By Pete Chiodo
Olivia Mamula and Reilly Walsh are sharing this year’s title as The Meadville Tribune’s 2012 Girls Cross Country Athletes of the Year. They shared the honor last season as well. There are a couple reasons for this. One, they’re both very good. And, two, they’re both very good in almost exactly equal measure.
Head coach Cathy Shader is right when she says you never, or at least very rarely, saw those two apart out on the course. In fact, they were often each others’ best competition. They were either first or second in every region tri-meet they ran in this year. And at invitationals or postseason races, one of them would often finish just barely in front of the other.
It got to the point where their places were marked by fractions of a second. For example, in the McDowell Invitational that opened the season, Walsh finished fifth in 20:44.10, Mamula was second in 20:44.90.
That wasn’t a one-time thing, either. At the Sharpsville Invite a few weeks later, Mamula was seventh in 20:05.50. Walsh was eighth in 20:05.80 — a blink-of-an-eye difference.
And, together, their year ended at the PIAA Class A championship race. Mamula was 16th in 20:28, Walsh was 17th in 20:29 — a one second difference. And this was on a course that plays to the two girls’ differing strengths and weaknesses in unique ways. Yet they both pushed the other, they both encouraged each other, and together they recorded the two best times at Hershey’s Parkview Course of any female runner from Crawford County this season.
This duo is just too good to break apart. So, for the second straight year in a row, Mamula and Walsh are our co-athletes of the year.
School: Cambridge Springs High School
Vitals: Mamula had a number of strong performances this season. Along with top-two finishes in each Region 3 tri-meet, she also put together some top-notch invitational runs. Some of her best finishes included sixth at the McDowell Invitational (20:44), fifth at West Middlesex (20:48), seventh at Sharpsville (20:05), eighth at Cochranton (20:12) and third at Rocky Grove (20:45). And her postseason showings were impressive indeed, including a second-place time at the Region 3 Invitational (20:11), an amazing District 10 title-winning run in the Class A final (20:40), and a Crawford County-best finish at the state meet, where she crossed the line in 20:28 to take 16th in Class A.
Season highlight: That is undoubtedly Mamula’s District 10 Class A title run. It was a brilliant finish. West Middlesex runner Kristen White was in the front of the pack for most of the race. But coming down the long final stretch of the Buhl Park course, Mamula got White in her sights. The Cambridge junior kicked it into high gear and caught up to the West Middlesex runner with mere yards to go. And just a few strides before the finish line, Mamula inched in front Big Reds runner and snapped the tape in 20:40, just a split-second before her competitor.
School: Cambridge Springs High School
Vitals: Along with notching numerous tri-meet wins in Region 3, Walsh also had a group of fantastic performances at area invitationals. She was fifth at the McDowell Invite (20:44), third at West Middlesex (20:32), eighth at Sharpsville (20:05), second at Cochranton (19:44) and fourth at Rocky Grove (20:52). Then to cap off a terrific year, Walsh won the Region 3 Invitational at Hydetown Elementary School in 20:04, added a fourth-place finish at the District 10 Class A championship (20:50) and then took 17th place at the PIAA championship race in Hershey.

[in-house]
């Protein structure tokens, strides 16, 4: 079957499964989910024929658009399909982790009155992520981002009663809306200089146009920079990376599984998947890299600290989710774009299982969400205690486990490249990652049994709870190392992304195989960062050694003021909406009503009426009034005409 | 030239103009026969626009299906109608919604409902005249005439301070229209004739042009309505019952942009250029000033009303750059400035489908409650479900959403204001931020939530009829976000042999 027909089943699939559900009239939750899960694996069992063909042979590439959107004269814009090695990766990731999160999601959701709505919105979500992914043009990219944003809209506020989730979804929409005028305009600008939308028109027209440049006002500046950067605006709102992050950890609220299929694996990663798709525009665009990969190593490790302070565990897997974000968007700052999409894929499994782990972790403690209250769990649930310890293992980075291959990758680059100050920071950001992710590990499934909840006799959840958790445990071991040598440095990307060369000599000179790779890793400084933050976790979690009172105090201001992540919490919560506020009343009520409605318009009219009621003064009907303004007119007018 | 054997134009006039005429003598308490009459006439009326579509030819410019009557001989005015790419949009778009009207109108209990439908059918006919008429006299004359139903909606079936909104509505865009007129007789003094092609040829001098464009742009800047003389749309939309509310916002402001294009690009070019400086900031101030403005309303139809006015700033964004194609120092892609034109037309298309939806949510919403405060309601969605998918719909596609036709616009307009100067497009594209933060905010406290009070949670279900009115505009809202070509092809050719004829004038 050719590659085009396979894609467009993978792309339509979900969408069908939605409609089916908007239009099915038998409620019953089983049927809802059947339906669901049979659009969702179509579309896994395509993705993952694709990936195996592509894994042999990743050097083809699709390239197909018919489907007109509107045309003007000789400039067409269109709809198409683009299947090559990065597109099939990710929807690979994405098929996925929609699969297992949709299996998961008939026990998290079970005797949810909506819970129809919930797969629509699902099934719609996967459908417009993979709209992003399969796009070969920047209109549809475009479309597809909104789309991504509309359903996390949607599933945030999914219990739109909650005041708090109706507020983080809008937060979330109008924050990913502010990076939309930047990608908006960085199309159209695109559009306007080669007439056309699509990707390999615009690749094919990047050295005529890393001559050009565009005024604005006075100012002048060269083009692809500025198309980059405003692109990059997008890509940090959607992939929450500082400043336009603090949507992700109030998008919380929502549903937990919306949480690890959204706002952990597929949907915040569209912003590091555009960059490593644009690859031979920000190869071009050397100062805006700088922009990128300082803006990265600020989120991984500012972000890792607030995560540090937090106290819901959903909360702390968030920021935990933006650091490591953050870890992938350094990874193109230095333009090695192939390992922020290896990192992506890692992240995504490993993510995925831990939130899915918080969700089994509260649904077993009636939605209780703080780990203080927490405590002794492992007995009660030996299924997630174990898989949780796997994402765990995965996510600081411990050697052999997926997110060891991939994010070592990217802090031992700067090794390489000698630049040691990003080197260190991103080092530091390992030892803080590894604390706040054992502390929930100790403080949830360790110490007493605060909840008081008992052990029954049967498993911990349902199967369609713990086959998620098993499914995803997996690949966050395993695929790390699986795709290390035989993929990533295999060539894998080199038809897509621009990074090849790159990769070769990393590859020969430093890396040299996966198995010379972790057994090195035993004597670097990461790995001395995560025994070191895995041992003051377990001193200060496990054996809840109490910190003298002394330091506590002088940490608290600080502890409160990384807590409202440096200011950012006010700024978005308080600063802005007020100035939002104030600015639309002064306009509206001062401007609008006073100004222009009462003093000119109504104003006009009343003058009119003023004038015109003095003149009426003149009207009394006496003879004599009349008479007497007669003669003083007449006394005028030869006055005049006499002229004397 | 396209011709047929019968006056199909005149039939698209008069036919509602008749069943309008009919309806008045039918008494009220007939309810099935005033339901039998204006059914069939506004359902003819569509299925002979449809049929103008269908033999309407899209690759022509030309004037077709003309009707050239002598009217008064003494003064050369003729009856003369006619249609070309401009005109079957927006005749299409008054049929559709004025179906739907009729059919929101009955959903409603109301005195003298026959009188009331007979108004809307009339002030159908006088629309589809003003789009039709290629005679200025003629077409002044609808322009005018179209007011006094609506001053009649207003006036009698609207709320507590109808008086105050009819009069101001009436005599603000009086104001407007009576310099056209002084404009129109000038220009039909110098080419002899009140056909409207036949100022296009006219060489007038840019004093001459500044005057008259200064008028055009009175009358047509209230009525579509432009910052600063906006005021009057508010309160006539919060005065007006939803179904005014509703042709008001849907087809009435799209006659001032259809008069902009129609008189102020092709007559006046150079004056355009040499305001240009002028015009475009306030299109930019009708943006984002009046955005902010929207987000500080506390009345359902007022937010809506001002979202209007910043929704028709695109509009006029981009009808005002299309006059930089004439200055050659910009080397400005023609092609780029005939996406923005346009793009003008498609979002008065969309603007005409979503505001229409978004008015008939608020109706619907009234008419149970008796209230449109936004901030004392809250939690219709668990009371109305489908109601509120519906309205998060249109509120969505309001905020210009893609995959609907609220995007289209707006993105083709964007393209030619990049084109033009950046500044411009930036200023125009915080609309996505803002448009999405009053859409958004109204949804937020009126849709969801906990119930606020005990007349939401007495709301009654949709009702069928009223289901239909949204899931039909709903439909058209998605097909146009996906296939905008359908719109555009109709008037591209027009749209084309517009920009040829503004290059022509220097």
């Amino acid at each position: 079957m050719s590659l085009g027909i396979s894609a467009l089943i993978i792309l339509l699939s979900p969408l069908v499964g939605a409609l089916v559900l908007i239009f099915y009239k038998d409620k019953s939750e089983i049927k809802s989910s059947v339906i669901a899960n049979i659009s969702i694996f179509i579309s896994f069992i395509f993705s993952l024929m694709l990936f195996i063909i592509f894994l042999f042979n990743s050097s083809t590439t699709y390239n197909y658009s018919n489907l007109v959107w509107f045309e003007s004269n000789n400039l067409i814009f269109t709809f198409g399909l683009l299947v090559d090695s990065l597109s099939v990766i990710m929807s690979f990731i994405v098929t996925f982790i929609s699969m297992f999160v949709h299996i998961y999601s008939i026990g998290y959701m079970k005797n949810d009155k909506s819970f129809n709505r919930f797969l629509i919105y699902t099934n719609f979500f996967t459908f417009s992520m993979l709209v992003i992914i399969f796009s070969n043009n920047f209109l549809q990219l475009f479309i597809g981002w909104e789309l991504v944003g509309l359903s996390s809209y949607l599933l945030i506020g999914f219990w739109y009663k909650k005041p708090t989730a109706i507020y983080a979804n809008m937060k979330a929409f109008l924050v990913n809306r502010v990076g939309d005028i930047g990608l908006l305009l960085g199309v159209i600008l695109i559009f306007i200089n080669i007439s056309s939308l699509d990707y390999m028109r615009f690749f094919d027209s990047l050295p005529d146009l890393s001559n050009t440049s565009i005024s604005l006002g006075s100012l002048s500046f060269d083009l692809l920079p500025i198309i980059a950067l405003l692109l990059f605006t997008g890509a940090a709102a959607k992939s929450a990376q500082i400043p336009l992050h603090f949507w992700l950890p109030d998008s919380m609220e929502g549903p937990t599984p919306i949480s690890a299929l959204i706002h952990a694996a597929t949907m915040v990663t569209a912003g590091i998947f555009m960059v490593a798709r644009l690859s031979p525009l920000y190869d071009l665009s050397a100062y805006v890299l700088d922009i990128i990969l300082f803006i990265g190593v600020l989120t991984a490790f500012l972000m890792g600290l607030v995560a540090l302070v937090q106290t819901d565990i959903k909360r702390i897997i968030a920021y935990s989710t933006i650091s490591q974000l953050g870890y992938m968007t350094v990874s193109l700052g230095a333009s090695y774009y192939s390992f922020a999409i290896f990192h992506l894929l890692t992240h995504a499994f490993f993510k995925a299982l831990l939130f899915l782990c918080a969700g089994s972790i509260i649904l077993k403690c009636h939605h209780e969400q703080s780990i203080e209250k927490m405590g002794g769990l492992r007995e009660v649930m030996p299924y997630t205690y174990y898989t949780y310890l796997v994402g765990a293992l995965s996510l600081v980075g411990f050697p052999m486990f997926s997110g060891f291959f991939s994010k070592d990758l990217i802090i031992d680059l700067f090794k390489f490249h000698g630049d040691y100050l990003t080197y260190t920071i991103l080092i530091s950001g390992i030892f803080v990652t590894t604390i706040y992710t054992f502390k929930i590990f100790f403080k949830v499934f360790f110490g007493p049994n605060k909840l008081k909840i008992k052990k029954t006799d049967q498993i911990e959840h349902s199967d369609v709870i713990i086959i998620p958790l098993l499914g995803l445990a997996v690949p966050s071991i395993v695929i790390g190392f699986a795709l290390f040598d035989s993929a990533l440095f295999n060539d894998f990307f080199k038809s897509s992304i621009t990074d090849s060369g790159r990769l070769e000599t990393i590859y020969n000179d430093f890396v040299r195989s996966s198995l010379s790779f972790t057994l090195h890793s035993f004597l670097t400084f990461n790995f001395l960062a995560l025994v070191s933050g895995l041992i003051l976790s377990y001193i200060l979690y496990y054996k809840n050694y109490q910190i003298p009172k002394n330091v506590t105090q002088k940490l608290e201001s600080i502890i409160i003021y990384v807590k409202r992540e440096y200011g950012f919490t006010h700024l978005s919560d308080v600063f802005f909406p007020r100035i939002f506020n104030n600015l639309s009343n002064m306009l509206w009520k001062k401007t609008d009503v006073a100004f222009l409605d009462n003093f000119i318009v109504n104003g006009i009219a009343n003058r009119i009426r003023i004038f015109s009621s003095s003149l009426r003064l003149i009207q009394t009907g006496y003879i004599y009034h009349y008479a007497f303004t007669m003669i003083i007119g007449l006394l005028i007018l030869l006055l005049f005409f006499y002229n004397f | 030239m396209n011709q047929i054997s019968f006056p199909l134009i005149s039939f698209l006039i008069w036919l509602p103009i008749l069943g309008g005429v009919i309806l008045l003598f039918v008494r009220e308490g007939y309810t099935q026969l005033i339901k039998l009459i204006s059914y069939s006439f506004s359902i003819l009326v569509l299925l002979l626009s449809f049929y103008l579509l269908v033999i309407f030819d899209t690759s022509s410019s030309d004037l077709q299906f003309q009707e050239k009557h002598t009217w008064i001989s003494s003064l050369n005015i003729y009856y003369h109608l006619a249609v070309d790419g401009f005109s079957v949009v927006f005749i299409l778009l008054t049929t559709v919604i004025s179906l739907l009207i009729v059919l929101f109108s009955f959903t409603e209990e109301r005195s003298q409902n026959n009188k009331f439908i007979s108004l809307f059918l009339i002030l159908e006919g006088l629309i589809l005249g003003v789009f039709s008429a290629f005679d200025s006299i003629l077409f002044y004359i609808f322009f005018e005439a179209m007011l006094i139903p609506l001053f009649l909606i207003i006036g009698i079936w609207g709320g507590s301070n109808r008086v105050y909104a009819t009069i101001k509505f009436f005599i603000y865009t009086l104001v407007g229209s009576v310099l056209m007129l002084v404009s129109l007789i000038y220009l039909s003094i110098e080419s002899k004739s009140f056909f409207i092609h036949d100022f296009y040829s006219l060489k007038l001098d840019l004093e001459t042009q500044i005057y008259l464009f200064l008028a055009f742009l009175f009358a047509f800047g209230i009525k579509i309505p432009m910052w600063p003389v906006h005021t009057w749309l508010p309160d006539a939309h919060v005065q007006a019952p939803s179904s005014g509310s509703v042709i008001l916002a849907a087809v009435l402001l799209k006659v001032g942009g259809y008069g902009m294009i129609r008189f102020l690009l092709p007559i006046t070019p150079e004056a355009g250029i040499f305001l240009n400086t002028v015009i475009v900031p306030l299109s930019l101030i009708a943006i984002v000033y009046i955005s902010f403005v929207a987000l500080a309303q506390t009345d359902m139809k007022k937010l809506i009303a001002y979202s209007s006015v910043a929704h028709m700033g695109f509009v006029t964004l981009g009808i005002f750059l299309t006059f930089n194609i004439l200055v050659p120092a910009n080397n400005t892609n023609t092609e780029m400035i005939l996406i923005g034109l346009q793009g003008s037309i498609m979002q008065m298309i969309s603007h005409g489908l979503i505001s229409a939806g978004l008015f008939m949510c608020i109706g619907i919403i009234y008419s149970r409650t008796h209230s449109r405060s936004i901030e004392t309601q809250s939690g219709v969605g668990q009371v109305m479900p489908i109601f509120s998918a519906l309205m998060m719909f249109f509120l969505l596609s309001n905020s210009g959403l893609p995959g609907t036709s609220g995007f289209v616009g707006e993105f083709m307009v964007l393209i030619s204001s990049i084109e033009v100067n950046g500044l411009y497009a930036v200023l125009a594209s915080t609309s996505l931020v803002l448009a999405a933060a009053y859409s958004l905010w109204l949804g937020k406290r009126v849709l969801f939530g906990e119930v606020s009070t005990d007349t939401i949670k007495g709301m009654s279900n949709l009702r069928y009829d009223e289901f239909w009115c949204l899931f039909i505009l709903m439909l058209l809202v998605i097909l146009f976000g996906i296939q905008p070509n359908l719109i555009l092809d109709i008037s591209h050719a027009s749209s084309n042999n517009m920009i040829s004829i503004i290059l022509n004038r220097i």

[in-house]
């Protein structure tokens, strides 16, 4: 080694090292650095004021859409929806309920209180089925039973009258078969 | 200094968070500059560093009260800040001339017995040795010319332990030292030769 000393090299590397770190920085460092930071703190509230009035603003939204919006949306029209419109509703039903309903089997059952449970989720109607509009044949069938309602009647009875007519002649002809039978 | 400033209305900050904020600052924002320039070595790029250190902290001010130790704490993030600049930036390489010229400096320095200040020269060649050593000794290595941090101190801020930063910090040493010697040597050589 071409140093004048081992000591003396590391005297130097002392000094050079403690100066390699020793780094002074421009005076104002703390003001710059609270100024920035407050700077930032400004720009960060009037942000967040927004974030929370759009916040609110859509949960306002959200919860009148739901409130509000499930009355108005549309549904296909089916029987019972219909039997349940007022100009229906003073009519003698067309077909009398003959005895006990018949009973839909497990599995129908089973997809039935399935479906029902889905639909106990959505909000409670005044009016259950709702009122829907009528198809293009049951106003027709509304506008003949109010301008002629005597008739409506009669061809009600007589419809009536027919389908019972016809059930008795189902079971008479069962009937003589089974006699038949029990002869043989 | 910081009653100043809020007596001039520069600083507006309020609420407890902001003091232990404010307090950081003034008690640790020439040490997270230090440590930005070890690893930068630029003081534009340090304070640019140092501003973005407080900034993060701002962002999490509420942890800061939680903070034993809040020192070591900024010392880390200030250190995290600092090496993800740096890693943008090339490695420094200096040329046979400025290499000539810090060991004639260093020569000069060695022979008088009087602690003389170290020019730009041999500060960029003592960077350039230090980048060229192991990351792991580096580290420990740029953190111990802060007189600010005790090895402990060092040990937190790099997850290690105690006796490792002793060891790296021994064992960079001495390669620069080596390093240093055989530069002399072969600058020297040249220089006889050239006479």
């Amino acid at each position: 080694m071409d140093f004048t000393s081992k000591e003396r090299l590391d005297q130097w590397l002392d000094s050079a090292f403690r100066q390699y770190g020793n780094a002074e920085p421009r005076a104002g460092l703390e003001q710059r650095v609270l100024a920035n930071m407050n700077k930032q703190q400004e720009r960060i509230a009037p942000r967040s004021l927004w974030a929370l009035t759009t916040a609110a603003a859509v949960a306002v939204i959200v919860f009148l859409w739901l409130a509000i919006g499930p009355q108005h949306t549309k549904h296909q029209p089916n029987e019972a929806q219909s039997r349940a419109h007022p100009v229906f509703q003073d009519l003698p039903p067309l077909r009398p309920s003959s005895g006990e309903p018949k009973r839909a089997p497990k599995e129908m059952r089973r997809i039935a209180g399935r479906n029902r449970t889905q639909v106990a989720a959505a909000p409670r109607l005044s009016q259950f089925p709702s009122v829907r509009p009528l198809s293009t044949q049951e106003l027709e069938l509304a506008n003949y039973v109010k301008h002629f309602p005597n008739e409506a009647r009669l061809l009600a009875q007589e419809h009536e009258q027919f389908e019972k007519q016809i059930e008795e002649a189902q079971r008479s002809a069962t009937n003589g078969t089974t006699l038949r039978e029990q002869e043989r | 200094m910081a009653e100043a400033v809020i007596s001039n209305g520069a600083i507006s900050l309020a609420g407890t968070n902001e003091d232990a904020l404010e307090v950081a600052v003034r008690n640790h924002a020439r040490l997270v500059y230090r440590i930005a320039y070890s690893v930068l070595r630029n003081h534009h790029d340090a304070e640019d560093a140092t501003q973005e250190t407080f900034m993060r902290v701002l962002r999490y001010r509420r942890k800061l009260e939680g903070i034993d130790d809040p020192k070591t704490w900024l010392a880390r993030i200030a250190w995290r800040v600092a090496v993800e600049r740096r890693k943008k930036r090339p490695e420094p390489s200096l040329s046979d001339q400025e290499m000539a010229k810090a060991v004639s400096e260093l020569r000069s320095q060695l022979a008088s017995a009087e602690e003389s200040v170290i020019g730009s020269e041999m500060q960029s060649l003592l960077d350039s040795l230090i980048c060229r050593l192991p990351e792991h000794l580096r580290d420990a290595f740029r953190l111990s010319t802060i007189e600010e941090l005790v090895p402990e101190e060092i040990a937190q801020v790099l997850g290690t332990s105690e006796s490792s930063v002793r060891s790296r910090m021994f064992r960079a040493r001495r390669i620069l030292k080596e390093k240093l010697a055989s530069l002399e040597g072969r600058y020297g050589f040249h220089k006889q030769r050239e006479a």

Season highlight: Walsh’s postseason races were outstanding. She had a brilliant run in the Region 3 Invitational, coming in seven seconds ahead of her teammate, Mamula. Then she knocked off about 45 seconds from her 2011 time in the District 10 championship race to take fourth place in this year’s Class A run (up from 12th place in Class AA last season). Then she laid it all out for a 17th-place finish at the state meet, finishing the hilly course — not usually her forte — in 20:29, a full 30 seconds faster than her freshman run at Parkview last year.
What the coach says: About their differences: “The interesting thing we noticed is that on certain courses Reilly runs better and on other courses Olivia runs better. We can almost perfectly predict who will come in ahead of the other. Reilly seems to be better on the more rugged, hilly courses like Cochranton. Olivia does real well on flat courses. She has longer legs, can get a longer stride. That’s what made the difference at districts. When they were going into the finish, they were pretty close. But Olivia has a great stride, and that got her ahead.”
About the state meet: “Those girls, at states, they had a plan. They didn’t go out in front immediately. Those two knew exactly where to be at a mile, where to be at two miles. We kept count and for most of the race they were around 20th or 25th place. And they did a great job finishing. They were right there at the end. They passed five or six girls to get in the top 20 at the end. At states, they bonded together. They were going to stick together and do what they had to do.”
About being teammates: “They just work together at practice. (In the summer) they’re out there on the roads together. Their families are friends. It’s a good thing. There’s no bitter rivalry or anything like that. The girls are good competitors. They push each other. They will compete. They keep going back and forth. Olivia would have Reilly by five seconds, or Reilly would have Olivia by five seconds. You’d rarely see one without the other.” — Cathy Shader, Cambridge Springs head cross country coach.